A push against overconfidence
A 35-2 vote against Saint Louis University’s President, Father Biondi, last week has sent murmurs of doomsday for the school’s future rippling through the local community.
The vote, largely in response to Biondi’s public support for a plan that would force tenured faculty to reapply for their tenure every six years, culminates a number of rifts between faculty and the university’s president in recent years. Quoted by the Associated Press, one professor went so far as to label the school “a place of tyranny” under Biondi’s leadership.
While administrative affairs, particularly those at SLU, may seem unimportant to us, the events currently unfolding fewer than five miles down the road should make us realize the importance of remaining invested in the larger picture of Washington University. The vote has cast doubt on the foundation of an establishment with more than 8,000 undergraduates whose futures depend on the university’s continued reputation, not to mention the rest of the St. Louis community that benefits from the university’s presence as a research institution. While Wash. U. is not currently undergoing such a crisis, Wash. U., like SLU, is a private research institution and a community staple. And the events only miles down the road should remind us to remain invested in Wash. U., the institution, not just Wash. U., the school.
There are many reasons for us to be proud of being students at Wash. U., the institution. Our endowment, at around $5 billion, makes us one of the most financially stable of any university in the country. The $2.2 billion fundraising campaign currently underway will ensure that we continue to grow and improve for many years to come, and the University’s seal on our diplomas will retain its value as we leave and more forward with our lives. Without an effective administration, Wash. U. would not have been able to build up such an impressive reputation.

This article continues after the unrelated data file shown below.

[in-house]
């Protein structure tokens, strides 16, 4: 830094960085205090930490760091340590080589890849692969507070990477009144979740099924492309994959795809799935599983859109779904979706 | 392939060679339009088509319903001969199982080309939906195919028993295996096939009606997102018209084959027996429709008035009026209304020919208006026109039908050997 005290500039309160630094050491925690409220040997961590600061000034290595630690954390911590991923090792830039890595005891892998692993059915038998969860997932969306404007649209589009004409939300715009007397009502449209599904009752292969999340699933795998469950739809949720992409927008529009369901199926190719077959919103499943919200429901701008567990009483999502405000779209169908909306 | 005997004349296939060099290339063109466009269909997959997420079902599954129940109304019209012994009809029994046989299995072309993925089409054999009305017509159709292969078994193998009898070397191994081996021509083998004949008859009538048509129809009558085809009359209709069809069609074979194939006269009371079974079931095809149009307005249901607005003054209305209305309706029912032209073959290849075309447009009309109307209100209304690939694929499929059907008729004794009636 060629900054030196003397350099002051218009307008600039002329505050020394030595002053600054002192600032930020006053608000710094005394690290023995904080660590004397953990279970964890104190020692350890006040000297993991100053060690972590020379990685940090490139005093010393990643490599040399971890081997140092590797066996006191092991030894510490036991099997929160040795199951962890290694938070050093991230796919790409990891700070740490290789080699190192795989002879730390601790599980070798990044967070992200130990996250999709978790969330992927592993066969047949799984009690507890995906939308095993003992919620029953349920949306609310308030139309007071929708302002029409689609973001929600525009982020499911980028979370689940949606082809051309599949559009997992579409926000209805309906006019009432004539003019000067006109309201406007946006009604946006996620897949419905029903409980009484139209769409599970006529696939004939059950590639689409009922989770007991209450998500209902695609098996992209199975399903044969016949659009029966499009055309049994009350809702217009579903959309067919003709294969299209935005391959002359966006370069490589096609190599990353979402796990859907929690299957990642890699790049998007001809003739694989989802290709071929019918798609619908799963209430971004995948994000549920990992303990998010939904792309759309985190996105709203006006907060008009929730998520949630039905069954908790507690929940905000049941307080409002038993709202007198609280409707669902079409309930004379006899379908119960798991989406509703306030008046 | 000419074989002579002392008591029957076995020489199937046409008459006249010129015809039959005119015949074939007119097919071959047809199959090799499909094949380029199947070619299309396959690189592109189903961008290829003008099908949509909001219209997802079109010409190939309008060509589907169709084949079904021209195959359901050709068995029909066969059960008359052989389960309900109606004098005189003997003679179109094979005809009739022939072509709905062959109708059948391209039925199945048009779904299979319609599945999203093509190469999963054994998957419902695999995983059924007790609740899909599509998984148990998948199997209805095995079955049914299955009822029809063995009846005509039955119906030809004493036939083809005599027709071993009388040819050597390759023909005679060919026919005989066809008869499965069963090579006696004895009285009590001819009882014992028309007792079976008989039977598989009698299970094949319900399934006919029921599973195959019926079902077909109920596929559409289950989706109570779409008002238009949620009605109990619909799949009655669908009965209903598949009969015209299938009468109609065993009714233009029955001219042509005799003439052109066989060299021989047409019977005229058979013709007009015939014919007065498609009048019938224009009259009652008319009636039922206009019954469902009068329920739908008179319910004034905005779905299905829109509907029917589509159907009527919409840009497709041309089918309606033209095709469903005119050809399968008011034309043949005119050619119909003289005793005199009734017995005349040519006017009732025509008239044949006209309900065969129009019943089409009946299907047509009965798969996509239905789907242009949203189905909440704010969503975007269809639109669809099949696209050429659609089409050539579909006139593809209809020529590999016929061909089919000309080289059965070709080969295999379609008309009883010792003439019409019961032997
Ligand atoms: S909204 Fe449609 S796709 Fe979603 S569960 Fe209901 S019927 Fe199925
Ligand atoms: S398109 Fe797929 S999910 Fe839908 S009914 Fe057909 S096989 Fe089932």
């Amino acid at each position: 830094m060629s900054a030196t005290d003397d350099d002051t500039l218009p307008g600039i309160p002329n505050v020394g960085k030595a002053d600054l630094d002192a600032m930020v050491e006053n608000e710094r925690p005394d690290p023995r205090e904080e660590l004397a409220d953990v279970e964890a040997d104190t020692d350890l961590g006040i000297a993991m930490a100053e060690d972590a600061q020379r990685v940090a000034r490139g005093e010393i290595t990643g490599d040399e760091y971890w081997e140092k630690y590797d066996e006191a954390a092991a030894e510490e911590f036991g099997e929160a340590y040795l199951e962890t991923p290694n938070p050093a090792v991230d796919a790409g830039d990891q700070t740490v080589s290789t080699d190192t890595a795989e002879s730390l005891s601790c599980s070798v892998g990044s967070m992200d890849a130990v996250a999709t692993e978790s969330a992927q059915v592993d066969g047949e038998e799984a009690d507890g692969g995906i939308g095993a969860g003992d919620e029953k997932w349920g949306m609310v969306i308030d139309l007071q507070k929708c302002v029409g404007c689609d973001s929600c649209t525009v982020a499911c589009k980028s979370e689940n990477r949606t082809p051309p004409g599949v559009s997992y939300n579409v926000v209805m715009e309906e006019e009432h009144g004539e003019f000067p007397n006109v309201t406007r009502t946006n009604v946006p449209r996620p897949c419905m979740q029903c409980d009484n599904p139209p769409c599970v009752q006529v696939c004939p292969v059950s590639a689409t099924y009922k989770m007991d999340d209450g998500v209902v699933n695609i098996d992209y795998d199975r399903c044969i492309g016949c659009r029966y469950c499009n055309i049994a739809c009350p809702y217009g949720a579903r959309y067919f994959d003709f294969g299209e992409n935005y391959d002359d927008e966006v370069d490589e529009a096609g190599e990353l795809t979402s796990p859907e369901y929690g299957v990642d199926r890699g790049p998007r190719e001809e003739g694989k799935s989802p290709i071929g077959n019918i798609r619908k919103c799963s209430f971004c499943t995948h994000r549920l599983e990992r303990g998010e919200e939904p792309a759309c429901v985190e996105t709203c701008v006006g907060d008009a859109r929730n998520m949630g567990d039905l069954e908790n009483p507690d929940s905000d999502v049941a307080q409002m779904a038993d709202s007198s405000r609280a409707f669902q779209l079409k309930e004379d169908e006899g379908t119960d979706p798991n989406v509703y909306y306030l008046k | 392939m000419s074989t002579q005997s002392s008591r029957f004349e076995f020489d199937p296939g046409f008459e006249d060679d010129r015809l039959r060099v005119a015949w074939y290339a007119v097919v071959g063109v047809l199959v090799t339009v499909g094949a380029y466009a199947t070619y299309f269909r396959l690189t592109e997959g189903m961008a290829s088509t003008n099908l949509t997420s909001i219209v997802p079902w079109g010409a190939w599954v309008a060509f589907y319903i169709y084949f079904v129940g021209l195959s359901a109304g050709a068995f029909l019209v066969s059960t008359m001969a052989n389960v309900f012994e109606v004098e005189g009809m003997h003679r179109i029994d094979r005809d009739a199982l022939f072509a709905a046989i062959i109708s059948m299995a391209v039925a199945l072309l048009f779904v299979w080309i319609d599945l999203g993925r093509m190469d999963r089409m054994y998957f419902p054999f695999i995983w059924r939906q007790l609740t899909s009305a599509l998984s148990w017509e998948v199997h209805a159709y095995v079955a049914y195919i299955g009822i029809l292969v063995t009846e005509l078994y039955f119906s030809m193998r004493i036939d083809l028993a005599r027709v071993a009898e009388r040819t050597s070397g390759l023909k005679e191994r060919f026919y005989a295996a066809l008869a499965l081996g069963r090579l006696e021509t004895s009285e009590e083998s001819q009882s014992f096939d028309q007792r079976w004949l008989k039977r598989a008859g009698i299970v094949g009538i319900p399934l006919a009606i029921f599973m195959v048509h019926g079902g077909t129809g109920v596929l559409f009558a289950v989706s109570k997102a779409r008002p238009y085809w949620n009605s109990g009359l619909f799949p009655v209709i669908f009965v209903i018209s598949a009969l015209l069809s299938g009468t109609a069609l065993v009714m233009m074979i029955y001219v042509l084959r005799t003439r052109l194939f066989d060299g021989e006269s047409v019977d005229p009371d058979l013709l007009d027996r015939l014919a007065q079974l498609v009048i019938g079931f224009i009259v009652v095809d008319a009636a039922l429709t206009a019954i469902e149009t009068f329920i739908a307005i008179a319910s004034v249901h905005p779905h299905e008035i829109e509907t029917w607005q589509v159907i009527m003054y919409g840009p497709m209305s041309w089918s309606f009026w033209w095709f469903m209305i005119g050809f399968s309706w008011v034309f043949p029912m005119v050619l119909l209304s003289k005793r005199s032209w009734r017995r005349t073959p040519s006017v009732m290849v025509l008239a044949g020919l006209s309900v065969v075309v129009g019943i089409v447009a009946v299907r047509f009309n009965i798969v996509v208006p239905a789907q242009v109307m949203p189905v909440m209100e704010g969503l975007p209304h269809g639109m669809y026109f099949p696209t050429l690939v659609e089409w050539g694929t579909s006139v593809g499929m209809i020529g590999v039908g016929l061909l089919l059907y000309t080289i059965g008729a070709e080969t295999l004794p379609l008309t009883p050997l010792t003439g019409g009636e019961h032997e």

Our faculty includes Nobel Laureates and academics who are world leaders in their respective areas. Our medical school is one of the best in the country and its research is routinely cited by prominent publications such as the NY Times. The next dean of Arts & Sciences is coming off of an eight-year stint as the first female elected to vice president of the National Academy of Sciences. We may not be hosting a presidential debate this year, but we will be hosting former president Bill Clinton’s CGI U program that will bring together 1,200 of the most public-service-oriented students in the country. Furthermore, Chancellor Wrighton was recently quoted as having a 96 percent approval rating in a study cited by Forbes.com, a stark contrast to the way Biondi has been received.
This comparison to SLU should not leave us complacent and thinking that our university is secure from conflict that could potentially devalue the institution. Few students have been spared the pervasive conversation—among students and faculty alike—about the worrisome state of the humanities at a school that seems to put almost all of its effort into the STEM fields.
Even smaller concerns can make people come to question the value of their alma mater. In 2011 when Student Union voted to fund an appearance by teen mom and celebrity Bristol Palin, our website hosted comments from community members saying they were ashamed to be associated with the University. The discontent even made its way to the Chancellor’s ears.
Simply standing by the University when it does something questionable isn’t a solution. But if we don’t recognize that we are part of Wash. U. and contribute to its reputation, we should accept the risk that one day, it may not be there.